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September 19, 2014

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Republicans offer new plans in student loan stalemate

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Alex Brandon / AP

House Speaker John Boehner of Ohio gestures during a news conference Thursday on Capitol Hill in Washington to discuss repealing President Barack Obama’s health care plan.

With just a month to go until the interest rate on student loans doubles, lawmakers are scrambling to find a way to offset the cost of keeping it in place.

On Thursday, Republicans threw two new suggestions into the mix: Make the federal government employees pay for it, or simply have the students finish school faster.

Republican leaders sent a letter to President Barack Obama detailing two proposals to offset the approximately $6 billion it’s going to cost the government to freeze student loan interest rates for the 2012-13 academic year.

Both proposals draw on bits and pieces of the president’s own budget proposal for fiscal 2013, riffing on them slightly, to make the case that the Republicans are trying to reach out in compromise — though Democrats charge they are doing just the opposite.

The first proposal suggests raising the contribution federal employees are required to make to their pension plans by 5 percent. The Obama administration has suggested raising the same contributions by just 0.4 percent per year for the next three years.

The second seeks to put a time limit on students’ eligibility for federal loans, capping their window of subsidized borrowing to 150 percent of the time it should take to complete a degree: So students can’t take more than 6 years to finish a four-year degree, or more than three years to finish a two-year associate’s degree.

That was actually in the president’s budget proposal — and doesn’t save that much (only about half a billion, according to Republicans). So they round out that proposal by suggesting they lower the threshold for which Medicare providers don’t have to count the taxes they pay against their eligibility to receive provider payments earlier than the president had planned to.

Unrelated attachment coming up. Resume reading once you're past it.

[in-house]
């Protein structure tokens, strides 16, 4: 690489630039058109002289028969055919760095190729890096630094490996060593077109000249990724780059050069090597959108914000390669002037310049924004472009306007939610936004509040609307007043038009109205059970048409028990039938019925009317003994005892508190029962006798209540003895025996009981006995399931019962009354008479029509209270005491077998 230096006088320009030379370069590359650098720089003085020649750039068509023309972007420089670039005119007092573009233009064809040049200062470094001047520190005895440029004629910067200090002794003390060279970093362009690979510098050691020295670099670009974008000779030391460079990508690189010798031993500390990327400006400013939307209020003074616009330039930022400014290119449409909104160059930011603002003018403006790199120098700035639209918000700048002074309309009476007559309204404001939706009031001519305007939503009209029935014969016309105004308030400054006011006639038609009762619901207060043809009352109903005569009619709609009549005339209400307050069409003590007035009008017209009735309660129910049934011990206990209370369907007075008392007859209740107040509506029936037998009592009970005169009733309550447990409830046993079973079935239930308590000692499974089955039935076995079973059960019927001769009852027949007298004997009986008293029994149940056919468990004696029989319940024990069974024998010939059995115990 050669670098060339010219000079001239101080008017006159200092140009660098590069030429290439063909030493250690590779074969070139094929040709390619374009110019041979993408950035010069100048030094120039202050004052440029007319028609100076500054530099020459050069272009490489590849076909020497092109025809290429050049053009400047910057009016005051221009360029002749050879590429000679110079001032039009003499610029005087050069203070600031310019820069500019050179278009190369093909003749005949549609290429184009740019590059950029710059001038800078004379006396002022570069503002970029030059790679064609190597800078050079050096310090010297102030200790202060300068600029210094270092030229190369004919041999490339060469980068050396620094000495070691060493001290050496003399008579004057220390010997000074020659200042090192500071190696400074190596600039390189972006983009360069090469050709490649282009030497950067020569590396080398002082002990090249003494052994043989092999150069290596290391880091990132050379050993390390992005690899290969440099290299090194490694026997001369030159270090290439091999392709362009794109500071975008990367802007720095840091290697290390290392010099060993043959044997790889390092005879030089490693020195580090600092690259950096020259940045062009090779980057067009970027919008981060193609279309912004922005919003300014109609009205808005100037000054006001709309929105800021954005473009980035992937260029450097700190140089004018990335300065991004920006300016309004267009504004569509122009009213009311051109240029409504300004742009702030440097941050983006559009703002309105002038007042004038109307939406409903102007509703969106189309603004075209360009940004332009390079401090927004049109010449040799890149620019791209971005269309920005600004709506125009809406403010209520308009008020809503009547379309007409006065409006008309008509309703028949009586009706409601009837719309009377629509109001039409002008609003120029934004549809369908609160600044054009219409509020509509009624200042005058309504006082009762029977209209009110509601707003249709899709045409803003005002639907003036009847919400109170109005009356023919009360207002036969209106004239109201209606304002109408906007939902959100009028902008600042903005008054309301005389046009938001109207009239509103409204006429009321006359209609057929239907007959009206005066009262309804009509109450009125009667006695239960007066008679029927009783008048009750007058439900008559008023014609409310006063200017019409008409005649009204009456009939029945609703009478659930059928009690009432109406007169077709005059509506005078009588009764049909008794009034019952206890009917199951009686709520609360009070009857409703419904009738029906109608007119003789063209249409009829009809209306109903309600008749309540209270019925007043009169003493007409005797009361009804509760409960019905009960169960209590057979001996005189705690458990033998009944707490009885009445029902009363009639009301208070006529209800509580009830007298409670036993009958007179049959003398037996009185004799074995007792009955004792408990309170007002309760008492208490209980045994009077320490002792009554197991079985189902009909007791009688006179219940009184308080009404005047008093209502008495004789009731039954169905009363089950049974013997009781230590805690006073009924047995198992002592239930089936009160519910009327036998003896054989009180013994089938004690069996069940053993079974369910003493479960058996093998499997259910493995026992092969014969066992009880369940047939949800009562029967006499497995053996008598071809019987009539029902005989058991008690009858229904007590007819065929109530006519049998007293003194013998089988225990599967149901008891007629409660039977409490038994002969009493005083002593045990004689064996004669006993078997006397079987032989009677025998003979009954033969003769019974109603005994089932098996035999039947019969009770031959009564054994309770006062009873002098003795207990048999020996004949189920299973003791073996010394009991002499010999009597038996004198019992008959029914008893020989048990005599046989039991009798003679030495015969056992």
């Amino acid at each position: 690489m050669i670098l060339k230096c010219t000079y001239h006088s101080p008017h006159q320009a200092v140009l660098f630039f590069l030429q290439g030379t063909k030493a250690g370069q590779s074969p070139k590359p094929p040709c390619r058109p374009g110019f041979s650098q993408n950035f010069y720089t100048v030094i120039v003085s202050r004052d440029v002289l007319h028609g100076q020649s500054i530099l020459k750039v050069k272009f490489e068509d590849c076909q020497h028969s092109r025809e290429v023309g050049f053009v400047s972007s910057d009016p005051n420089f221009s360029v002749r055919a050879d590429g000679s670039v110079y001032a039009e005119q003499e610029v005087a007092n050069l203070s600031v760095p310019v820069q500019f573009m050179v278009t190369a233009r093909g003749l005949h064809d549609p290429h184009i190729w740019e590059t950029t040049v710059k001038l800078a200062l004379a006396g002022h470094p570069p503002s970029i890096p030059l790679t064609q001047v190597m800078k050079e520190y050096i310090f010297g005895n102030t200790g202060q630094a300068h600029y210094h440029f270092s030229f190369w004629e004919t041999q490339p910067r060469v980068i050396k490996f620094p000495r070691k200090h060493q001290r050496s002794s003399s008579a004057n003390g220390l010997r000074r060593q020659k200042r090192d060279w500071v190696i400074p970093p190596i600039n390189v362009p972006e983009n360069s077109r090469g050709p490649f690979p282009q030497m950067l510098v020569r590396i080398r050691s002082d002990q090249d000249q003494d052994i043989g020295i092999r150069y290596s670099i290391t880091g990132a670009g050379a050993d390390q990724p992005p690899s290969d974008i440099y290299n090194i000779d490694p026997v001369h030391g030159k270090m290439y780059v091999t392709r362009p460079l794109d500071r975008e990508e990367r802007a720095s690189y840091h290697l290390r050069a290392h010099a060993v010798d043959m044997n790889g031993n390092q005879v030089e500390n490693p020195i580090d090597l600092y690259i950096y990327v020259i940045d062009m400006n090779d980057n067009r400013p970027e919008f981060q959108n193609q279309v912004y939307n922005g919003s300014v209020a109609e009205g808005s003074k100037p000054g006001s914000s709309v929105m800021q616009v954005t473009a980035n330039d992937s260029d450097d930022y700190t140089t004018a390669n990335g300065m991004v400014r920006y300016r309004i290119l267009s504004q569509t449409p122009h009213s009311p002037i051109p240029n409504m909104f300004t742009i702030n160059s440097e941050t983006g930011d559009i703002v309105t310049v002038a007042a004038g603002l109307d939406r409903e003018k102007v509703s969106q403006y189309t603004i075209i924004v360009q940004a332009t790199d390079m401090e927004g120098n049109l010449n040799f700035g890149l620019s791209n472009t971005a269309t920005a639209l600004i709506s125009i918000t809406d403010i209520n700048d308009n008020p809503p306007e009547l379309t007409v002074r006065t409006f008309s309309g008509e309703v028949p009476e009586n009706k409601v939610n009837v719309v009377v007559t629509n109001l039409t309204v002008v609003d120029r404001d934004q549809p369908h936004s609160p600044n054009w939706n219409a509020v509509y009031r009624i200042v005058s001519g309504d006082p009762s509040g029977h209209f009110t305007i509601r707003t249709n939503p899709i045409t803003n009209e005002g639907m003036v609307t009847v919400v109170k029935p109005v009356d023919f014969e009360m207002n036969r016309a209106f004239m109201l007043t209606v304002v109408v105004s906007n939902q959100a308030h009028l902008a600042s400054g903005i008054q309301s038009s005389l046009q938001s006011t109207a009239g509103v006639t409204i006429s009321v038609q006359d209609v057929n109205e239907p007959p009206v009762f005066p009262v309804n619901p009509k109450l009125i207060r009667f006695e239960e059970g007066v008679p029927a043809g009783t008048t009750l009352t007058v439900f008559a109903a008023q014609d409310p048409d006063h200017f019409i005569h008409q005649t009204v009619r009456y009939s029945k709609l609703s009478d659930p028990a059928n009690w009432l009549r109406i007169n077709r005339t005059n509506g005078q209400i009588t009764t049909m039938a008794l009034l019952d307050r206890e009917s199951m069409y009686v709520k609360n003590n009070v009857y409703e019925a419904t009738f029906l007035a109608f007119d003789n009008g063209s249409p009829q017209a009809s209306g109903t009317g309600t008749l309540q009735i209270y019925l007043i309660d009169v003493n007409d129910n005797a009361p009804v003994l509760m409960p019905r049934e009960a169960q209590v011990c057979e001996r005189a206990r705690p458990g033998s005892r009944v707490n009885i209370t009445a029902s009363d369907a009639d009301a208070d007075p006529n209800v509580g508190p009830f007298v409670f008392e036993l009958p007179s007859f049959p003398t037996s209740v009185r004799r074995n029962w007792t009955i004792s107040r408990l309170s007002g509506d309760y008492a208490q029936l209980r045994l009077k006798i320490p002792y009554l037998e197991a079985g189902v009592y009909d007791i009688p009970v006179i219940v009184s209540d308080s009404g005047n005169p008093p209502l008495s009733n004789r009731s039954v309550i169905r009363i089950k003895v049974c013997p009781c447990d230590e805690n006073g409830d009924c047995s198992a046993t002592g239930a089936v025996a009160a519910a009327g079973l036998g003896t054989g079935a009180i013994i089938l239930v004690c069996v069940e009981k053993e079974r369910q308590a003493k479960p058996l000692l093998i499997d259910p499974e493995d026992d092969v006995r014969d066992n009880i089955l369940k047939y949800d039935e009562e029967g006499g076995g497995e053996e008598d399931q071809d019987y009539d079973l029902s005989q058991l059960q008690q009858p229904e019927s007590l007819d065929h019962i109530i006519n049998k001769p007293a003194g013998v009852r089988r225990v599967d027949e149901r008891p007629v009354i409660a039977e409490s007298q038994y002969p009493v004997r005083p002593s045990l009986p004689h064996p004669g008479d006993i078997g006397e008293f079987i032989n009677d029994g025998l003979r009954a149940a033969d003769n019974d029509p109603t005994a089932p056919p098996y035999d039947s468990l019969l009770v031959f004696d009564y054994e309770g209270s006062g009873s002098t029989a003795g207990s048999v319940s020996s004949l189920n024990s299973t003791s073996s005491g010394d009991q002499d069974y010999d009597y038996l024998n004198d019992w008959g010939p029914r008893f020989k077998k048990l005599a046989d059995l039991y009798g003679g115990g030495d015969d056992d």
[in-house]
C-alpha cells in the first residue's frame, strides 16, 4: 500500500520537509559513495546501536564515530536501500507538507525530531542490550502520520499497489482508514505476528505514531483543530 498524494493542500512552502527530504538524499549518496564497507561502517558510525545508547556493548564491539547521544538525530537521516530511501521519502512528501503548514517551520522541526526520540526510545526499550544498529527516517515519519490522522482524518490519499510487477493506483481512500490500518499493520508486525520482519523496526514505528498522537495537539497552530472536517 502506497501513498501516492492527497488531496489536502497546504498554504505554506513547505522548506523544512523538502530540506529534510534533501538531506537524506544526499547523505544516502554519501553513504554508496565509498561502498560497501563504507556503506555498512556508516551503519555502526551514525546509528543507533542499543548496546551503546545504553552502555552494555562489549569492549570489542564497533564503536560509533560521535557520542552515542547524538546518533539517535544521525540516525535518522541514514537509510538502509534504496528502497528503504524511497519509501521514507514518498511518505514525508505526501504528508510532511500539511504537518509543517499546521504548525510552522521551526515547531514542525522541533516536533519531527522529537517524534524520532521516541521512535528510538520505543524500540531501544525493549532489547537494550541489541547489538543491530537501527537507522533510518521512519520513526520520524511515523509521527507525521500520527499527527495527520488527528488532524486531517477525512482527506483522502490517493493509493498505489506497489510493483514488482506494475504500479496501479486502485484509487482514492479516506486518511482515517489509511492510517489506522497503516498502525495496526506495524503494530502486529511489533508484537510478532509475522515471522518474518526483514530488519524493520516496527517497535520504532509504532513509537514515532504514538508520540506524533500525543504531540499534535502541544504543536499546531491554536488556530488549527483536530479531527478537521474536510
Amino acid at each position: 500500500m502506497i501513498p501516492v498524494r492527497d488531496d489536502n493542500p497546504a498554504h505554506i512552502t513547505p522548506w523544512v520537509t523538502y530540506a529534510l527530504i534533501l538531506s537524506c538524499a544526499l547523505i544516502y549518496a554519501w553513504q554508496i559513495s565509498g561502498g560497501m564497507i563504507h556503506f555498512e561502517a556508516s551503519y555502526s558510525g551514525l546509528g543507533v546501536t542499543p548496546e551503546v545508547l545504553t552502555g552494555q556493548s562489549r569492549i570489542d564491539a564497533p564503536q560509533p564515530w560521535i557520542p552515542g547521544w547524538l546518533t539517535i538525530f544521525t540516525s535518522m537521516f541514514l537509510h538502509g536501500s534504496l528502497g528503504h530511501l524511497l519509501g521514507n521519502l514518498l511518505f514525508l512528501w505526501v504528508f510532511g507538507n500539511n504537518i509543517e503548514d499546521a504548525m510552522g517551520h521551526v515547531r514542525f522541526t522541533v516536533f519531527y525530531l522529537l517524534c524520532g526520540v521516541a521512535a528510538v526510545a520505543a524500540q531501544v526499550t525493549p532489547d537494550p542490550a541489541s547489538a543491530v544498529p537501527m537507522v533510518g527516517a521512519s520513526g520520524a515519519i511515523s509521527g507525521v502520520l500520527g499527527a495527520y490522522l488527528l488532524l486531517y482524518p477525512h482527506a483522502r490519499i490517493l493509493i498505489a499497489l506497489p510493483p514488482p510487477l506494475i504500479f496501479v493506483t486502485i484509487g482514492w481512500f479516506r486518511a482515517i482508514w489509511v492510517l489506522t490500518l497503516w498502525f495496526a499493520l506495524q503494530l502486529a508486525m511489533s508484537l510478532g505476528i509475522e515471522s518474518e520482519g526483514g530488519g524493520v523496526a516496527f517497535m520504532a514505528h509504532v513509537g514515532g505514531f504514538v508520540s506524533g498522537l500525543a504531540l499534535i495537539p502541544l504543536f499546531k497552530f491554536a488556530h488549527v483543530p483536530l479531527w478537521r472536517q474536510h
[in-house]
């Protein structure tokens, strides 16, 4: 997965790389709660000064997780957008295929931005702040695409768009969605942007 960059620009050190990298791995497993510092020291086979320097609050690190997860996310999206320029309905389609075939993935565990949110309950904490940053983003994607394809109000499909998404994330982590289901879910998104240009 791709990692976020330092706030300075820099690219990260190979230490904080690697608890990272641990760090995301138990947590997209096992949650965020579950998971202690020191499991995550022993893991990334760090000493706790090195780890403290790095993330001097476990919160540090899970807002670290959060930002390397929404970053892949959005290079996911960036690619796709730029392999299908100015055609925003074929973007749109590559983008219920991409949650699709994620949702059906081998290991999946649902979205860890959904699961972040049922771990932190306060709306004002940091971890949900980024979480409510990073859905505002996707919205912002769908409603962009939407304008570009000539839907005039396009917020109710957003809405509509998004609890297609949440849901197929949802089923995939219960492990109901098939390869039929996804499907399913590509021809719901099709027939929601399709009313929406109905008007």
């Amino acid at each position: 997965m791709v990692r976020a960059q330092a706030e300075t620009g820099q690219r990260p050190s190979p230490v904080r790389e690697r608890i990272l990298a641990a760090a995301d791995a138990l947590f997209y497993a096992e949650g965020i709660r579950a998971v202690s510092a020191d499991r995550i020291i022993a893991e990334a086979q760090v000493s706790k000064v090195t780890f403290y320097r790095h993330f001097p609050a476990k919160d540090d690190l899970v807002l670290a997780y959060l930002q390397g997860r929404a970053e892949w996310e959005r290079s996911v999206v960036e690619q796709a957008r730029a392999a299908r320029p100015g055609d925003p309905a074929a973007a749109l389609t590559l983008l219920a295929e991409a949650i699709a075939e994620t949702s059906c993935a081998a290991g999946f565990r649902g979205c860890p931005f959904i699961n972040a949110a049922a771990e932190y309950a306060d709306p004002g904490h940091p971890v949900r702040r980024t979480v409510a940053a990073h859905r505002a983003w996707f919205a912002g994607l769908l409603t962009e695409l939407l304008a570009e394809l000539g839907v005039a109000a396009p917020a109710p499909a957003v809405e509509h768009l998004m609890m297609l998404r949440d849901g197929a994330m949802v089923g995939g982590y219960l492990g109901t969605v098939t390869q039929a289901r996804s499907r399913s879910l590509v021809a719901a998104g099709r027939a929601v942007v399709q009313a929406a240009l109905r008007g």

The proposals are actually the third to come from Republicans, who previously hoped to offset the cost of the interest rate freeze by axing a preventative care fund designed under the health care law.

But that balancing act — as well as a proposal from Democrats to pay for the interest rate freeze by raising the effective tax rate on hedge fund owners and other small-group S-corp filers — died in the Senate last week.

The White House did not respond to the Republicans’ new suggestions Thursday.

Lawmakers on both sides of the aisle have said emphatically that despite the steep price tag, the alternative — $1,000 a year of added loan obligation for the average student borrower — is too awful to contemplate not passing legislation to freeze the interest rate. But earlier on Thursday, House Speaker John Boehner told his conference it wasn’t likely they’d resolve this standoff before rates went up, according to various reports.

Leading Democrats have been quick to take that prediction as an indication of his unwillingness to compromise.

“Today, Speaker Boehner confirmed to his conference what was already obvious: Republicans are not interested in working with Democrats to find a responsible path that would prevent the doubling of interest rates on America’s students,” House Democratic Leader Nancy Pelosi said in a statement. “Republicans have continued to make it clear that they were never interested in helping students in the first place.”

Republicans, however, are poised to start charging Democratic hypocrisy if they don’t agree.

“The policies in both options are either policies that you recommended in their entirety or a subset of policy you recommended,” Republican leaders wrote in their letter to the president. “There is no reason we cannot quickly and in a bipartisan manner to enact fiscally responsible legislation.”

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